Cambodian officials believe a remotely controlled aircraft, better known as a “drone” and possibly of Thai origin, exploded and crashed around 17 km southeast of Preah Vihear temple at noon on Wednesday.
“The provincial office’s preliminarily evaluation is that the exploding object was a small airplane without a pilot,” said Long Sovann, Preah Vihear’s second deputy governor.
Nuth Teng, Preah Vihear provincial bureau chief for RCAF’s second infantry brigade, said Thursday that debris from the unidentified aircraft was found scattered over one square-kilometer.
Nuth Teng said the unmanned aircraft might have belonged to the Thai military.
“It may have accidentally shot out from a [military] exercise in Thai- land,” he said. Investigators, who collected and attempted to reassemble the craft, were unable to determine exactly what it is, he added.
Locals said they heard multiple explosions in the air before the craft crashed, he said.
“It’s like an imitation airplane installed with explosive equipment,” Nuth Teng said, adding that villagers likened the sound of the explosions to that of US bombs dropped on Cambodia in the 1970s.
Chhay Sinarith, director of the Interior Ministry’s General Information Department, said he received a report from authorities in Preah Vihear province that three explosions were heard over Choam Ksan district’s Kantuot commune and 50 kg of metal were retrieved from the crash site area.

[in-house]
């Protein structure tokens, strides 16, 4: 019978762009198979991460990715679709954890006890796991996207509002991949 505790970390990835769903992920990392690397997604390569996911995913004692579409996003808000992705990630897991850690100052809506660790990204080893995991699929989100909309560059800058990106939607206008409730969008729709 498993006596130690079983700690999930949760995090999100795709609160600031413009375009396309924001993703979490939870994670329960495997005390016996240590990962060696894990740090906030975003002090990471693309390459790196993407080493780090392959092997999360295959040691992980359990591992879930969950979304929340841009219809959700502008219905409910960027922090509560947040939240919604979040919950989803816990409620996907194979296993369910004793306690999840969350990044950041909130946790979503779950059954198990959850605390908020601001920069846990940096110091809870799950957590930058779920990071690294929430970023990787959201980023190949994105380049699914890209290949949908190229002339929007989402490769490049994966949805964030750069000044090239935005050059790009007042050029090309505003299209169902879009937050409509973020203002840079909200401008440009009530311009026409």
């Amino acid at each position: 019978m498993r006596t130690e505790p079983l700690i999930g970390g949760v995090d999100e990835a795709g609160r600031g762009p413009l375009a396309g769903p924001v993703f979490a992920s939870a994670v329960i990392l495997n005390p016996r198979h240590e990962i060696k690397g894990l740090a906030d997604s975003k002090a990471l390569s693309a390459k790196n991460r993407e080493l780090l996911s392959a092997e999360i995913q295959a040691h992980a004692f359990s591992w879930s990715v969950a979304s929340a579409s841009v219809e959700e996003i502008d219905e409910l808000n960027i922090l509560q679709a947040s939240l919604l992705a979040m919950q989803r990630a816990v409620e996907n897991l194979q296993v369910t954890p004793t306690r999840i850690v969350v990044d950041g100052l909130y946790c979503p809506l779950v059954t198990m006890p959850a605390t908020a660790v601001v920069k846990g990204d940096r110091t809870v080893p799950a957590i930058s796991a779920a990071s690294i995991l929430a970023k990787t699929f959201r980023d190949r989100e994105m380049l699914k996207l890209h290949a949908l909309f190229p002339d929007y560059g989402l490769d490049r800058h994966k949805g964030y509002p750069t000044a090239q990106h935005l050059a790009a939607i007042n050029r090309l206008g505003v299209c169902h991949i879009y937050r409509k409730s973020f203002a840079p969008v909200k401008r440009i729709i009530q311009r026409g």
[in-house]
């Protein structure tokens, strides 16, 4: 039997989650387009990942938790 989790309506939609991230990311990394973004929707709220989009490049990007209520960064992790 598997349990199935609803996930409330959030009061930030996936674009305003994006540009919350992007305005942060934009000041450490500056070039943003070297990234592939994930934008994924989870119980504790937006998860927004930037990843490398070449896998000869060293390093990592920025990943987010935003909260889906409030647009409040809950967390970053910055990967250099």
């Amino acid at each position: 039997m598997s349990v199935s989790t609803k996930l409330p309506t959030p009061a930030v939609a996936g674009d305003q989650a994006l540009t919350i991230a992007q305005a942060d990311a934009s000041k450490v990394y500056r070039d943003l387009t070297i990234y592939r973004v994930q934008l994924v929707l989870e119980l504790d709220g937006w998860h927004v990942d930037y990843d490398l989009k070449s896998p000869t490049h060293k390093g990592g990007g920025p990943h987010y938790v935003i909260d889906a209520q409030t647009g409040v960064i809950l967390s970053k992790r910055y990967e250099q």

“The explosions did not hurt any villagers,” he said.
Chhay Sinarith said he doubted that neighboring countries would knowingly violate Cambodian airspace.
“I don’t think they would do that to us,” he said, adding that the Ministry of Defense was in charge of the investigation.
Defense Minister Tea Banh said he was unaware of the incident.
In May 1999, RCAF soldiers recovered what they believed to be debris from a remote-controlled aircraft blown up by the Thai military, debris from which landed in Oddar Meanchey province.
Thai officials denied at the time that any such incident occurred.
Attempts to contact officials at the Thai Embassy were unsuccessful Thursday.
(Additional reporting by James Welsh)